The Right Clarifying Questions to Ask in a Case Interview

Case interview clarifying questions

Asking the right clarifying questions in a case interview is important to start the case interview on the right track. If you don’t ask any clarifying questions, you may misunderstand the case objective, the company, or unfamiliar terminology. This may steer you down the wrong direction in the case interview.


Asking the right clarifying questions can give you critical information needed to solve the case. It can also help you develop a strong hypothesis, which will help you solve the case more easily.


However, if you ask too many clarifying questions, you waste valuable time that could have been spent on solving the case. You may also end up asking questions that are too detailed or not relevant.


So, how many clarifying questions should you ask to start the case interview?


Candidates usually ask 2 – 3 clarifying questions to start the case interview. However, some case interviews will need no clarifying questions while other case interviews may need more than 3. The answer depends on how unclear the case background information is.


A sign from the interviewer that you have likely asked too many questions is if they respond to your question by saying:

  • “We don’t know”


  • “We’ll see later on”


  • “This is not relevant”


So, what are the right clarifying questions to ask to start a case interview?


There are four types of questions you should ask at the beginning of a case interview:

  • Asking for questions that clarify the objective of the case interview

  • Asking for information that strengthens your understanding of the company

  • Asking for a definition of a term you are unfamiliar with

  • Asking to repeat information you may have missed

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Asking Questions that Clarify the Objective of the Case


During a case interview, you want to ensure that you are addressing the right business objective. Addressing the wrong business objective is the quickest way to fail a case interview.


Therefore, you want to make sure you fully understand what the exact objective of the case is. There are three things you should know about the case objective:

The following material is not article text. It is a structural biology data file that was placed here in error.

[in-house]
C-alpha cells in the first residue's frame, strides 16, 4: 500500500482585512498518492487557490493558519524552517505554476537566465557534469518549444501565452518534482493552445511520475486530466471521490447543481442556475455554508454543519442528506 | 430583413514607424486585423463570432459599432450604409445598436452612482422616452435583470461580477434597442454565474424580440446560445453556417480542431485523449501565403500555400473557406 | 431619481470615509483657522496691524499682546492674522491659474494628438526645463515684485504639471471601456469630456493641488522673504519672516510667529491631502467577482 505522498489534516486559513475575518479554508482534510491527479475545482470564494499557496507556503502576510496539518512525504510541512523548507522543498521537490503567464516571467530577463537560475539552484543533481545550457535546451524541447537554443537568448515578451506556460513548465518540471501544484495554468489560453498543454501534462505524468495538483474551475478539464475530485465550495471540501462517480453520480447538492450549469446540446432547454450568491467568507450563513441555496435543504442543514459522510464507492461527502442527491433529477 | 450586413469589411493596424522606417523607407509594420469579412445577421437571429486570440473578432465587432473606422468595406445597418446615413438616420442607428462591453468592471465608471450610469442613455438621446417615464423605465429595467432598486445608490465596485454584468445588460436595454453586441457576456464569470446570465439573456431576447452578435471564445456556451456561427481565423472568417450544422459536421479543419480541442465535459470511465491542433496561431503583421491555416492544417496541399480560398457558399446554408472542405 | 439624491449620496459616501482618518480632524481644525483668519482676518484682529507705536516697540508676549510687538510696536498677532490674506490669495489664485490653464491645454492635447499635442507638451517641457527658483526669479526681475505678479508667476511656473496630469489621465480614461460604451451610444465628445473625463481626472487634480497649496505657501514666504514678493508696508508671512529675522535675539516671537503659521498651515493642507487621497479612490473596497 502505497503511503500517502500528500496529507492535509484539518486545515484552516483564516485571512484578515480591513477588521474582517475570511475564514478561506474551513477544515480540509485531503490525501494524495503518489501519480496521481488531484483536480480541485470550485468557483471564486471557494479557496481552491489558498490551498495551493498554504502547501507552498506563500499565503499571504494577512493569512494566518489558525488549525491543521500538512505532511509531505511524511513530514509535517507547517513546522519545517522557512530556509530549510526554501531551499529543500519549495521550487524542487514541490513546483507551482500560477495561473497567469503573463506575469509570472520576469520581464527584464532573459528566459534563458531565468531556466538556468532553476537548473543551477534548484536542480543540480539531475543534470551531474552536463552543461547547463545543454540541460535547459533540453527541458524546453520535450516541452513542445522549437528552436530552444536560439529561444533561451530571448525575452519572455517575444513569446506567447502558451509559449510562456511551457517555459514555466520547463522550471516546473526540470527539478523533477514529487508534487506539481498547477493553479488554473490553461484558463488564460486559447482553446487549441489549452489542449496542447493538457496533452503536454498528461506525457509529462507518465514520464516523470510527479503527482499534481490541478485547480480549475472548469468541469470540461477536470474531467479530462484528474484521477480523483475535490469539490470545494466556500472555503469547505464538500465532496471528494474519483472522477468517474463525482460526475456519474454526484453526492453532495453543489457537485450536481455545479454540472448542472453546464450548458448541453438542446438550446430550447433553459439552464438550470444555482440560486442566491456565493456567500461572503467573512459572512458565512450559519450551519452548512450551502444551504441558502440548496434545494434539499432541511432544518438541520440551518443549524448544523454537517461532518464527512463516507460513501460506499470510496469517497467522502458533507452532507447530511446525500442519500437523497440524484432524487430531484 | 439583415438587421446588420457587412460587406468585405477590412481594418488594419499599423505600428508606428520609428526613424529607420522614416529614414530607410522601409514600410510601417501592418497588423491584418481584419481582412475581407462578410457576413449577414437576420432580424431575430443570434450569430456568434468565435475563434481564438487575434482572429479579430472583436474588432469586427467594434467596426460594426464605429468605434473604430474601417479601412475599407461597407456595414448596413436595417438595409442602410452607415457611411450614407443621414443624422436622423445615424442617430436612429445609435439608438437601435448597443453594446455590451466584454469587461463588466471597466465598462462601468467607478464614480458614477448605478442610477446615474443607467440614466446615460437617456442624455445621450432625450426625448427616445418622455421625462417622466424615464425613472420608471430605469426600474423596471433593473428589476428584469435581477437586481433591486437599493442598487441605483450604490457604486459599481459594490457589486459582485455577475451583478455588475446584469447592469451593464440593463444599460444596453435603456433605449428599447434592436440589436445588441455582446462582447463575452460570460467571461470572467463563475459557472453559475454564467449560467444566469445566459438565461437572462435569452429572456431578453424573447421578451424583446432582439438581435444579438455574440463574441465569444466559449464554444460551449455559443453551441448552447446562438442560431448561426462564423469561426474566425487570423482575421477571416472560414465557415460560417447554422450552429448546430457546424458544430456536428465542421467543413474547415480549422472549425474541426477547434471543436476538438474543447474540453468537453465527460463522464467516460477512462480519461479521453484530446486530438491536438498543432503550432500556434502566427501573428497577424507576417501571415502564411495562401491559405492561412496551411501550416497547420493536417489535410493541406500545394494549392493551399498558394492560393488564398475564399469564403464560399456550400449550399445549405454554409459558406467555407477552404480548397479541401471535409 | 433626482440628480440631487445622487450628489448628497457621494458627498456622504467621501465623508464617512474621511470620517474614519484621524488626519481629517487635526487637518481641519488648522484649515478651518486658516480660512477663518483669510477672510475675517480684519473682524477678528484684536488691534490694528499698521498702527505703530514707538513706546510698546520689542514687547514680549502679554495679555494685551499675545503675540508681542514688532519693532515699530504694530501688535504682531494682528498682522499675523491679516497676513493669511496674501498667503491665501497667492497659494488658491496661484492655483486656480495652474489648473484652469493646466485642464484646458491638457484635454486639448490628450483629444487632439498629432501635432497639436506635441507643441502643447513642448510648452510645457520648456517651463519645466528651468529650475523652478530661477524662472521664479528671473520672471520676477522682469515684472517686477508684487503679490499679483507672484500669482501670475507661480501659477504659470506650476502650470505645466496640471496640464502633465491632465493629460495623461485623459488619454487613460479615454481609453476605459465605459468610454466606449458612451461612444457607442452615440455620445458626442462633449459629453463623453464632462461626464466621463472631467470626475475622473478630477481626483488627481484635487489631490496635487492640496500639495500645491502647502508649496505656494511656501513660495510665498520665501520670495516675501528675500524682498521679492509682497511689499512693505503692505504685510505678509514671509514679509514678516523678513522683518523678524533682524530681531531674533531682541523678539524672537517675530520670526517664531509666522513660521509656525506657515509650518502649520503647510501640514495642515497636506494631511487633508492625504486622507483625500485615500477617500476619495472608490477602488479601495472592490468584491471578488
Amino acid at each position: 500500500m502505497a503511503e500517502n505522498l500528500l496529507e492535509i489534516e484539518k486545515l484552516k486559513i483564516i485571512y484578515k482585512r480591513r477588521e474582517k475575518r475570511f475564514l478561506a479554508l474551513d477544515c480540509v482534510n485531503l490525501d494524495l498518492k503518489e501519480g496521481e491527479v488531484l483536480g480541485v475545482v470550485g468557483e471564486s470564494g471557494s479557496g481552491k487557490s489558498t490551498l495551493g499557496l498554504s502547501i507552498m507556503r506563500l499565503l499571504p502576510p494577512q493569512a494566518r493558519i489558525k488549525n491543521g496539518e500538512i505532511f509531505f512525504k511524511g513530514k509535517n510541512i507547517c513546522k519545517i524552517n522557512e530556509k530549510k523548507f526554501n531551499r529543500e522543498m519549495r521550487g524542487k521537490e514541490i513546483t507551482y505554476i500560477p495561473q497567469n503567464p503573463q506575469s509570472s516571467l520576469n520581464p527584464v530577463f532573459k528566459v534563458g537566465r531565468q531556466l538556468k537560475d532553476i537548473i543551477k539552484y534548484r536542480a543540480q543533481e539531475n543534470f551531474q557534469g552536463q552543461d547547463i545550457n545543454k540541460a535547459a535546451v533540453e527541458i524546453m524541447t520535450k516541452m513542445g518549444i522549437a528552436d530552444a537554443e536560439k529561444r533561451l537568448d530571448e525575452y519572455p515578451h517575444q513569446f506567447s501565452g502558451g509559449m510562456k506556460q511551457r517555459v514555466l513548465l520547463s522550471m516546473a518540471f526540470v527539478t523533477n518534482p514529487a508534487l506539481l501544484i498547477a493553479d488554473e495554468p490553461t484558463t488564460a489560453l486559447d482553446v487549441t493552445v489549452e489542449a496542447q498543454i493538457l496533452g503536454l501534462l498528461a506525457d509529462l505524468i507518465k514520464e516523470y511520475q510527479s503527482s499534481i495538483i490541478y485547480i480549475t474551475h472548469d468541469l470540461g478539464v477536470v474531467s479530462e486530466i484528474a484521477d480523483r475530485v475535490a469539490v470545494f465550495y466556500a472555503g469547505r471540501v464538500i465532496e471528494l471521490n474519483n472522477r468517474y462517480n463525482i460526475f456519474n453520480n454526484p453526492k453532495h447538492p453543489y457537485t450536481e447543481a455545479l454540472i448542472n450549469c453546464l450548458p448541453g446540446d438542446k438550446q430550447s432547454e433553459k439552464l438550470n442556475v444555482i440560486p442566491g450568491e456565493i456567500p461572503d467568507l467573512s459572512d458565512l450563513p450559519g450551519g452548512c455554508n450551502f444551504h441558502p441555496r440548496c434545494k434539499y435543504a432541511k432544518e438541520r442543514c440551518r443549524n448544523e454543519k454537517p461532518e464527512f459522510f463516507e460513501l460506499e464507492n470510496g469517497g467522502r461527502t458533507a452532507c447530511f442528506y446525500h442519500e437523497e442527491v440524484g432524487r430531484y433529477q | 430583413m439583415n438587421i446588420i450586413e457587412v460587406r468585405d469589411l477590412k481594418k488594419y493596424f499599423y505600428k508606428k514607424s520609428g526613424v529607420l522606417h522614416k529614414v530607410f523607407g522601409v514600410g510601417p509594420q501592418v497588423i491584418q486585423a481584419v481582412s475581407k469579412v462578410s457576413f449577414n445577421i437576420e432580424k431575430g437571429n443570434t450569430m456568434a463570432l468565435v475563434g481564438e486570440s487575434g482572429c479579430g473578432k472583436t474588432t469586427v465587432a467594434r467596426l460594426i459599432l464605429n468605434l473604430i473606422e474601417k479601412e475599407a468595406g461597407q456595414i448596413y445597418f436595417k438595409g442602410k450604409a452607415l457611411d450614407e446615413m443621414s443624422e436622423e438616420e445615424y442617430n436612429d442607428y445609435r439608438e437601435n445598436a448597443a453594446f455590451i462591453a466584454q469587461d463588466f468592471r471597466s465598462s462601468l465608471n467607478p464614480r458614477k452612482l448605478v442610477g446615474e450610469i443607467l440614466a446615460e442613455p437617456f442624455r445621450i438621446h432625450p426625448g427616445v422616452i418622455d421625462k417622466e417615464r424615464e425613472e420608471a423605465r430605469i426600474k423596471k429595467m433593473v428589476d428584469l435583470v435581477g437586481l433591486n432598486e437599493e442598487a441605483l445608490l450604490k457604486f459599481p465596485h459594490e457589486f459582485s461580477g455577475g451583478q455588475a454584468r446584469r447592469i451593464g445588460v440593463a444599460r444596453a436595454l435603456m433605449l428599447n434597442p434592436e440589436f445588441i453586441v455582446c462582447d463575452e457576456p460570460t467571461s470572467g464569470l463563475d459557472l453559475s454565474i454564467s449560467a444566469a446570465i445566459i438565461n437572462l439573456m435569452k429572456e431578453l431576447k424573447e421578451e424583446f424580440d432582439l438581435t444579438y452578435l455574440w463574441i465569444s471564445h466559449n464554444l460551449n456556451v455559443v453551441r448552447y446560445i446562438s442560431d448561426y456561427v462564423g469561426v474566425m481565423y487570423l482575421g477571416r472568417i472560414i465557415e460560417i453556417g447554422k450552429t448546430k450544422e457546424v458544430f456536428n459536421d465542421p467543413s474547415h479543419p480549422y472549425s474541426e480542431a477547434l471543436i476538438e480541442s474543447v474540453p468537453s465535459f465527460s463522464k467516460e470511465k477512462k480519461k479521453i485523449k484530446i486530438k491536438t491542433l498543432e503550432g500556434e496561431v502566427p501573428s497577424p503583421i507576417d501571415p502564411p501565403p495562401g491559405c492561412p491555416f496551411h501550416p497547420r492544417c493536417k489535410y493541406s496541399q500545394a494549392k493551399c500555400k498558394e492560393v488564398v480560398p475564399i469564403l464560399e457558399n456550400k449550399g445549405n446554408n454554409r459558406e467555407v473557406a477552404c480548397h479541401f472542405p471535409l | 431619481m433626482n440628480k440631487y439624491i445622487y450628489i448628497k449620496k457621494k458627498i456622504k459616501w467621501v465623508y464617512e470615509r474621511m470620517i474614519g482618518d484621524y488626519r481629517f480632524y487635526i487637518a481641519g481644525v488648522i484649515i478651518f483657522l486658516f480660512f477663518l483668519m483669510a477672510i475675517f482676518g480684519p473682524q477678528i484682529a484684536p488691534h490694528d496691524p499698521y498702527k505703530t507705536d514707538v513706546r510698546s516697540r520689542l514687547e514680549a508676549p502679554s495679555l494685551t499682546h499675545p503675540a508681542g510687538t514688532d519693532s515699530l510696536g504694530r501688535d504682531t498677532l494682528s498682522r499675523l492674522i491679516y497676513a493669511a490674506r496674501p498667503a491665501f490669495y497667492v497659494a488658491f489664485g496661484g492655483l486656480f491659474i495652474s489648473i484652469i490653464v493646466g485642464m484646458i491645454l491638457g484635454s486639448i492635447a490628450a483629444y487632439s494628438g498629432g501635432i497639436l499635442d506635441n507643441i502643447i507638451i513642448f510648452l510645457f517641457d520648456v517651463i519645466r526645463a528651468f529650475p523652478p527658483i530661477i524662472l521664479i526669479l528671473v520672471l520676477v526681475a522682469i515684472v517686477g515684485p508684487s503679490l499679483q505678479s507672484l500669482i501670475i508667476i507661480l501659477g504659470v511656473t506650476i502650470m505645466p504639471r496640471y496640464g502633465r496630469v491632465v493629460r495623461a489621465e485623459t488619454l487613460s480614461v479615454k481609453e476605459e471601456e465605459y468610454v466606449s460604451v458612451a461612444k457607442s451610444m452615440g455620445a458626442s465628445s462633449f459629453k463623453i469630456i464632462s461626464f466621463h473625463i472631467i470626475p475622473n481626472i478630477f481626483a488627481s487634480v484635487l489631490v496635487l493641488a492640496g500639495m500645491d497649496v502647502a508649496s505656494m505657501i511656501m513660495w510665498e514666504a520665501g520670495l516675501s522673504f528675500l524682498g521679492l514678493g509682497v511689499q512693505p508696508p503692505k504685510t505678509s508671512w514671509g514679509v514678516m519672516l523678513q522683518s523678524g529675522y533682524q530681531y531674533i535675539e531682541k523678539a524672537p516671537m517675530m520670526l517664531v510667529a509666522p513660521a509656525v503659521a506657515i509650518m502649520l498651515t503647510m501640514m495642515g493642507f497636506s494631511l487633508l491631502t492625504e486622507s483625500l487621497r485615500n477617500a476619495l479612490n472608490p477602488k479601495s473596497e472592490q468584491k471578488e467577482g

• What is the measurable metric of success?


  • What is the time frame?


  • What are potential restrictions or limitations?


For example, let’s say that you are working with a retail client that is looking to increase revenues.


You should ask what is the specific revenue figure that the client is trying to reach. You should also ask what timeframe the client would like to achieve this revenue increase by. Finally, you could also ask whether the client is open to inorganic growth, such as growth through acquisitions, or if they are only focused on organic growth.


Asking for Information About the Company


The better you understand the company, the better you will be able to think through and solve their problems. At a minimum, you should understand the company’s:


Business model: How does the company make money? Do they sell directly to customers or do they sell through retailers or partners?


Products and services: What products and services does the company sell? What benefits do these products and services provide?


Geographic location: Does the company have one location or are they a national chain? Does the company operate in just one country or do they have an international presence?


Asking for a Definition of an Unfamiliar Term


Most consulting interviews do not require you to have specialized knowledge or expertise in an industry. Therefore, if you come across a term that you are unfamiliar with, it is completely acceptable to ask the interviewer for the definition.


Most of the time, interviewers will define terminology or lingo that the average person would not know. However, they sometimes forget to do this.


If the interviewer has been frequently using a term that you don’t understand, it is likely very important that you understand what that term means.


For example, you may not know what CAGR stands for (compounded annual growth rate) or what POA stands for (plan of action).


Asking to Repeat Information You May Have Missed


The amount of case background information that you get varies from case to case. For case interviews in which you get a ton of case background information, it may be difficult to record every piece of information given.